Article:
The issue of strategy-setting aside, the days of board members simply showing up quarterly to rubber stamp a CEO’s direction are long gone. At a minimum, both companies and CEOs expect counsel and input from their directors, noted Joe Herring, who overhauled Covance’s board when he took the CEO spot in 2005. “I had a troubled board,” he said. “I had one [director] who was sleeping, one who wanted my job and one who didn’t read the board book. So I said, ‘For this company to go forward we need a board that acts as a business partner—that will actively engage and ask hard questions—but in a respectful, constructive way.’ We changed out 75 percent of the board and the impact to our company was huge.”
At BTM, board members are expected to contribute directly to the company’s growth, said Hoque. “We want our board to be a working board,” he noted. “So we give assignments to our board members to make sure that they can actually help the company to get to the next level and to know who can help if something were to happen to the CEO.”
At the same time, over-involvement of a board can lead to disaster. Sandy Climan, president of media investment firm Entertainment Media Ventures, points to Panavision as an example of a board that brought in a new CEO who controlling investor Ron Perelman hailed as “a visionary,” only to undermine him at every turn. “That vision clashed with what the owners—it was an inside board—wanted and creditors ended up owning the company,” said Climan.
Communication around roles can stave off that sort of implosion, noted Bob Darbee, CEO of the venture capital company Omni Capital. “The relative roles of the CEO and the board have to be defined,” he said. “Nominally, the schoolbook rule is that the board members represent shareholders and are largely overseers, while management is [charged with] execution for the benefit of the shareholders. If the board gets involved with management, you can’t have mixed messages.”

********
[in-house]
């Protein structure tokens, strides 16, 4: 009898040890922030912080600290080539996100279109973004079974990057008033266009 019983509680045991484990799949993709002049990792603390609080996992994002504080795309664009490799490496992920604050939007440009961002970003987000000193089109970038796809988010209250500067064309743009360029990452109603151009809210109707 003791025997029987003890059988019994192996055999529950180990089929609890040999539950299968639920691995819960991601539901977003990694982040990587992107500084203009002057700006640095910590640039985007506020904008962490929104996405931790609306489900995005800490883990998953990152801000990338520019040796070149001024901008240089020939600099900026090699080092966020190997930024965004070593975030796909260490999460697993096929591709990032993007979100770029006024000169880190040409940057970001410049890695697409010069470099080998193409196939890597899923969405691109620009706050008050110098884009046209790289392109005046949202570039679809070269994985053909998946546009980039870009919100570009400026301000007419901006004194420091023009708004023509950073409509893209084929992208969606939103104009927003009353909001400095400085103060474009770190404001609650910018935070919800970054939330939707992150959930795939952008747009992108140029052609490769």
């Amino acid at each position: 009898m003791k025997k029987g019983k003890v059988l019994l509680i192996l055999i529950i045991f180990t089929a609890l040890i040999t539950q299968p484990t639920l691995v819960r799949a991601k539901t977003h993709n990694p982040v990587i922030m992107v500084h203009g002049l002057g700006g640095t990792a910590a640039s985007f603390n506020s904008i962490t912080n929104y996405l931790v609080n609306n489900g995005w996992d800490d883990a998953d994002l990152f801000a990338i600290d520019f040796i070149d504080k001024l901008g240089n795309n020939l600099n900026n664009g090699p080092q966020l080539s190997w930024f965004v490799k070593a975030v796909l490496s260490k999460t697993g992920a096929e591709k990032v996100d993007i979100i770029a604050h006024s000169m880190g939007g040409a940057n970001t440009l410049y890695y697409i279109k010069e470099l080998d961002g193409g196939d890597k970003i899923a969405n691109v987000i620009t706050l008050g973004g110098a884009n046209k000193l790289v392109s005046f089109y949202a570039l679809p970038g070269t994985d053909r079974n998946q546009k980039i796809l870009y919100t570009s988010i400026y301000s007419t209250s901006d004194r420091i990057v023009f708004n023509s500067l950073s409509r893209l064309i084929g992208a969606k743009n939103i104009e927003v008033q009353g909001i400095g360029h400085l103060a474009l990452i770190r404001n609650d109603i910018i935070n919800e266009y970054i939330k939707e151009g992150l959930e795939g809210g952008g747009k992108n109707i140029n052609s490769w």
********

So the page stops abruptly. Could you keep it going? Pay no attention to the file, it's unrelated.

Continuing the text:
In fact, ultimately, successful strategic leadership may depend more on CEO, board and management team alignment around strategy than exactly who sets strategy. “Whatever the system is, there needs to be alignment,” said Ken Makovsky, CEO of the public relations firm Makovsky & Company. “Whether the board sets strategy or the CEO decides it, there has to be consensus among that entire group in order for it to work.”
However, turbulent times can knock alignment off-track. When CEOs and board members are under pressure to address a disruption and to do so swiftly, a disagreement about the best course of action can all too easily erupt into a crisis of leadership.
But CEOs can generally avoid that unhappy fate by changing their approach to conducting board meetings. The management guru and best-selling business author Ram Charan urges business leaders to focus on building board engagement by using meetings as an opportunity to educate board members on the competitive landscape in their respective industries. “Unless you have somebody who has industry knowledge—and even then that knowledge may be obsolete—your board does not really know the external side of the business,” he points out. “You need to educate them by succinctly presenting the external movement taking place—not what the competition has done, but what you see your competition likely to do. That’s how you’ll get partnership with your board.”